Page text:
All employers, whether engaged in government contracting or not, should note that both the OFCCP and the EEOC had already adopted the position that discrimination on the basis of gender identity or transgender status is a form of sex discrimination prohibited by Executive Order 11246 and Title VII of the Civil Rights Act of 1964.

For more information on the OFCCP’s new final rule, visit www.dol.gov/ofccp/LGBT.   Return to Top

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ELECTIONS
Louisiana Voters Head Back to the Polls Saturday
 

Three congressional races will be decided in Louisiana this Saturday. Voters head back to the polls because the state employs the jungle primary system. On Nov. 4, all candidates appeared on the same primary ballot regardless of political party affiliation. Since no candidate in three races received an outright majority of the vote, no one was elected. As a result, the top two finishers in each race now advance to a final run-off election.

In the U.S. Senate race, Rep. Bill Cassidy (R) is expected to defeat three-term Sen. Mary Landrieu (D). A recent poll had the Congressman leading by double-digits, 53-38 percent. With both political parties ending their media advertising and the intangibles cutting against Ms. Landrieu since the run-off began, it appears that Mr. Cassidy is headed for victory. Should he be successful, the new Senate will divide 54 Republicans to 46 Democrats.

The 5th District finds a battle between Monroe Mayor Jamie Mayo (D) and physician Ralph Abraham (R), a first-time candidate. They both out-paced scandal-plagued Rep. Vance McAllister (R), who finished a poor fourth. Given the districts Republican leaning, an Abraham win is expected.

Down in the 6th District, former chairman of Louisiana's Coastal Protection and Restoration Authority Garret Graves (R) has opened up a huge 61-35 percent advantage over former four-term Governor and Congressman Edwin Edwards (D). The latter also served eight years in federal prison on bribery and racketeering charges. The district is heavily Republican, so Graves is expected to defeat the former governor.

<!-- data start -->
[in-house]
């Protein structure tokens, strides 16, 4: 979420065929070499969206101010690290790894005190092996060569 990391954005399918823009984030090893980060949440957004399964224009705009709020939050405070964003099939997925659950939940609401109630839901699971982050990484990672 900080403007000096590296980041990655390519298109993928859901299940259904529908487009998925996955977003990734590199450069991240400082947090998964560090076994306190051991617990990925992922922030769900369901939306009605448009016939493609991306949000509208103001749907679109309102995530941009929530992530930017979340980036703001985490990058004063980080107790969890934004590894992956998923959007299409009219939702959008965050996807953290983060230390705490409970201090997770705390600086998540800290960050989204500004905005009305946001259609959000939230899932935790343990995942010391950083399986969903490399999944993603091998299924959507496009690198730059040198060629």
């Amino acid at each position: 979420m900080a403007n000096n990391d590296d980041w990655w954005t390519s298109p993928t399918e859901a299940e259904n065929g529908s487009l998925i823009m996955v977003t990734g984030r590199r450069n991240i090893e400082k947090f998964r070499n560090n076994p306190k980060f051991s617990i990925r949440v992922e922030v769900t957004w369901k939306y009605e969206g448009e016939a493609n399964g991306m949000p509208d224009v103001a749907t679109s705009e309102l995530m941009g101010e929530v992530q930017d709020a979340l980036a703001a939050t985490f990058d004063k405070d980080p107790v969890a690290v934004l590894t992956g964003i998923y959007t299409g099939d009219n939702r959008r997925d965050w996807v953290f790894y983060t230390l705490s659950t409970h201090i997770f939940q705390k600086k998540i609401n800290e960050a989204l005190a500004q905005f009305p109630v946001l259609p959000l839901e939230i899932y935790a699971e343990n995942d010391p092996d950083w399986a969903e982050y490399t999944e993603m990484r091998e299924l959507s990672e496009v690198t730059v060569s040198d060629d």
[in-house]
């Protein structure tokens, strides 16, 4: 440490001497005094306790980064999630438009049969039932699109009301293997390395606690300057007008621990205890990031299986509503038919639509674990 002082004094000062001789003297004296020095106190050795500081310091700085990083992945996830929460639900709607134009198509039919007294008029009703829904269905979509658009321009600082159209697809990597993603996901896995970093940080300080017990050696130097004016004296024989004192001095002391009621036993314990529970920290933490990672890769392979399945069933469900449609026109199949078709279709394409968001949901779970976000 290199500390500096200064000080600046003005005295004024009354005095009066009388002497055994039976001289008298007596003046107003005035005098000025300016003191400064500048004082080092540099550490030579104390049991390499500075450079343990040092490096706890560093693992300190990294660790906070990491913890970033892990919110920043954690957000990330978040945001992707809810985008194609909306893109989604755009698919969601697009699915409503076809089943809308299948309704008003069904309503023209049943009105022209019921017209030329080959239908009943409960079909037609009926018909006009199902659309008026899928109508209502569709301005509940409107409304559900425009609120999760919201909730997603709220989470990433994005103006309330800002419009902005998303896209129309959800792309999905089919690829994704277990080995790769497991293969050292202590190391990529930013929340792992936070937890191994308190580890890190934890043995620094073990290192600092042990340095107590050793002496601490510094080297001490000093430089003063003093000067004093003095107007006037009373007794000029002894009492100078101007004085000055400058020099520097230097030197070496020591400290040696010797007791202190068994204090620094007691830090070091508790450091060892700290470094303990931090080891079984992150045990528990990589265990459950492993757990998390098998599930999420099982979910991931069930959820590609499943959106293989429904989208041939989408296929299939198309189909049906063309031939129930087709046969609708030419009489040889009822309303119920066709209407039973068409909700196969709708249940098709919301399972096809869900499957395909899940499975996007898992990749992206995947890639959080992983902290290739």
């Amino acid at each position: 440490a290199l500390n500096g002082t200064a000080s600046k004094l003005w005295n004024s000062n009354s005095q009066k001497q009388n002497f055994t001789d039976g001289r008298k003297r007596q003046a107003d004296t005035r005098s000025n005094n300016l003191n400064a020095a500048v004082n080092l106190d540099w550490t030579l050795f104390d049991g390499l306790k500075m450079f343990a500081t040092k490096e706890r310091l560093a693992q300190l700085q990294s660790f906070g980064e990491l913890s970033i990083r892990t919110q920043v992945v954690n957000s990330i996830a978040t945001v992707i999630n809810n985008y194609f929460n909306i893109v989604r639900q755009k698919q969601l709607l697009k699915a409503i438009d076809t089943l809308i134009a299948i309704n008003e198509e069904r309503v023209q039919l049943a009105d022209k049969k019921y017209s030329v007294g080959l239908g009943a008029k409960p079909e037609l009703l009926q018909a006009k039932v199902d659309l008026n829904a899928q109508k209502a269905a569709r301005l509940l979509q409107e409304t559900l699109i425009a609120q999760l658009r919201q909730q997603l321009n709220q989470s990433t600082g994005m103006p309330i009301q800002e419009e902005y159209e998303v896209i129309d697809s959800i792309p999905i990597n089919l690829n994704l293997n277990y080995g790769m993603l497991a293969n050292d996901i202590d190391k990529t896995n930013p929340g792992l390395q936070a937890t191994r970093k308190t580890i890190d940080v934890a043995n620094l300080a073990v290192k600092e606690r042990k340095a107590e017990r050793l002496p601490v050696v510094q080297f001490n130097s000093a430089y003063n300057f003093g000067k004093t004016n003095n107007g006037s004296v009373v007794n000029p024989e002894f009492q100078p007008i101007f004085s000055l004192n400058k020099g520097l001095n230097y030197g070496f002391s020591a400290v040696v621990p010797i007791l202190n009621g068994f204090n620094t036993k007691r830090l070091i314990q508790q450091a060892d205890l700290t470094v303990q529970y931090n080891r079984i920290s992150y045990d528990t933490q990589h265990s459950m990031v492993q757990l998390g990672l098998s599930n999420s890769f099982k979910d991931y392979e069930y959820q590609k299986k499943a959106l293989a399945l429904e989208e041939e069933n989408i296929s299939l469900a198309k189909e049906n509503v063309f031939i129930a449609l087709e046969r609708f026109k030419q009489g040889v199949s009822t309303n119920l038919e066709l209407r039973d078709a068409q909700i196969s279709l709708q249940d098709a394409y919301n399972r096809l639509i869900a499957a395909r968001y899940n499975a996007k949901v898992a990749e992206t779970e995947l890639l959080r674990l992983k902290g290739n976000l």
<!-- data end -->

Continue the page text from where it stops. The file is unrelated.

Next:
Should these two races go to Republicans as expected, the new House breakdown will be 246 Republicans to 188 Democrats. It would give the GOP its largest majority since World War II.

For more information, please contact David Ashinoff at (202) 547-5013 or ashinoffd@agc.org Return to Top

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No President Portman in 2016
 

On Tuesday, Sen. Rob Portman (R-Ohio) announced that he would not seek the presidency in 2016, and will instead run for re-election.

In a released statement, he said, "With the new Republican majority, I see a real opportunity over the next two years to break the gridlock in Washington and actually get things done to help Ohioans and all Americans. That's where I believe I can play the most constructive role.  I don't think I can run for president and be an effective senator at the same time.”

In the last few elections, Mr. Portman has played Al Gore, Joe Lieberman, John Edwards and Barack Obama in the debate prep for the GOP presidential and vice presidential nominees.  It is rumored that he was also on the VP shortlist for Sen. John McCain (R-Ariz.) and Gov. Mitt Romney (R-Mass.).  Mr. Portman would likely be considered again for the #2 spot, but he has stated that he would prefer to not be considered for the job.  That doesn’t mean the next nominee won’t have him high on his or her list.

Before returning to Congress, Mr. Portman served as President George W. Bush's Director of the Office of Management and Budget after a short stint as the administration's U.S. Trade Representative.  Before that, the Senator was elected to six terms in the House of Representatives. 

For more information, please contact David Ashinoff at (202) 547-5013 or ashinoffd@agc.org. Return to Top
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AGC SURVEY
Help AGC of America Craft the 2015 Annual Outlook
Take the Survey Today
 

Each year around this time, AGC asks you – our members – to predict what next year will be like for your business.  Questions focus on expectations for market performance, hiring, labor market conditions, plans to acquire equipment, etc.  Please take a moment to complete the survey hereWe will spend the rest of November and the better part of December asking members to complete the survey.  After that we will work with AGC’s chief economist Ken Simonson to analyze the results, which we will release in early January to the media and members. As in the past, we will also prepare state-specific outlooks for every state where we have a sufficiently robust response. 

Thanks in advance for all your help and support, and please contact Brian Turmail at turmailb@agc.org with any questions. Return to Top